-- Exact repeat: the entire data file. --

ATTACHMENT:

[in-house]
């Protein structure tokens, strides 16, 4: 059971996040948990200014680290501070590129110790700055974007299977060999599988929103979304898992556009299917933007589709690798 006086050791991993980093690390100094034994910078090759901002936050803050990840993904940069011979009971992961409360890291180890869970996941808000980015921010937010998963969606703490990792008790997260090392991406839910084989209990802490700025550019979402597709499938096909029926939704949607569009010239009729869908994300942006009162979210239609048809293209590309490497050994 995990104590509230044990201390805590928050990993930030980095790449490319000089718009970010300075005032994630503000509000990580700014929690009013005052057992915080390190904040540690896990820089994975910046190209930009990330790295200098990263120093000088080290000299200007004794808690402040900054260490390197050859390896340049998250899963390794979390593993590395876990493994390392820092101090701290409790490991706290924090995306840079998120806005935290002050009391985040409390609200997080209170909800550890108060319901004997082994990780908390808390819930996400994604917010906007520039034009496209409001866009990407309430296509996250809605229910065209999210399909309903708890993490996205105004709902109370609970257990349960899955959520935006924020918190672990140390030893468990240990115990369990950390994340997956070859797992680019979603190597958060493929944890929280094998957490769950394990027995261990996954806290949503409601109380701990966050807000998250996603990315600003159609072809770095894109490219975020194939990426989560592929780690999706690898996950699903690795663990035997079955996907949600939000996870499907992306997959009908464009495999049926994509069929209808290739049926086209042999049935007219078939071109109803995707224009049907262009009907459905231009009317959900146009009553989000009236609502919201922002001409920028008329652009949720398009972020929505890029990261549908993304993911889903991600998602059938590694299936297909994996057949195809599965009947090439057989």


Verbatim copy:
[in-house]
């Protein structure tokens, strides 16, 4: 059971996040948990200014680290501070590129110790700055974007299977060999599988929103979304898992556009299917933007589709690798 006086050791991993980093690390100094034994910078090759901002936050803050990840993904940069011979009971992961409360890291180890869970996941808000980015921010937010998963969606703490990792008790997260090392991406839910084989209990802490700025550019979402597709499938096909029926939704949607569009010239009729869908994300942006009162979210239609048809293209590309490497050994 995990104590509230044990201390805590928050990993930030980095790449490319000089718009970010300075005032994630503000509000990580700014929690009013005052057992915080390190904040540690896990820089994975910046190209930009990330790295200098990263120093000088080290000299200007004794808690402040900054260490390197050859390896340049998250899963390794979390593993590395876990493994390392820092101090701290409790490991706290924090995306840079998120806005935290002050009391985040409390609200997080209170909800550890108060319901004997082994990780908390808390819930996400994604917010906007520039034009496209409001866009990407309430296509996250809605229910065209999210399909309903708890993490996205105004709902109370609970257990349960899955959520935006924020918190672990140390030893468990240990115990369990950390994340997956070859797992680019979603190597958060493929944890929280094998957490769950394990027995261990996954806290949503409601109380701990966050807000998250996603990315600003159609072809770095894109490219975020194939990426989560592929780690999706690898996950699903690795663990035997079955996907949600939000996870499907992306997959009908464009495999049926994509069929209808290739049926086209042999049935007219078939071109109803995707224009049907262009009907459905231009009317959900146009009553989000009236609502919201922002001409920028008329652009949720398009972020929505890029990261549908993304993911889903991600998602059938590694299936297909994996057949195809599965009947090439057989």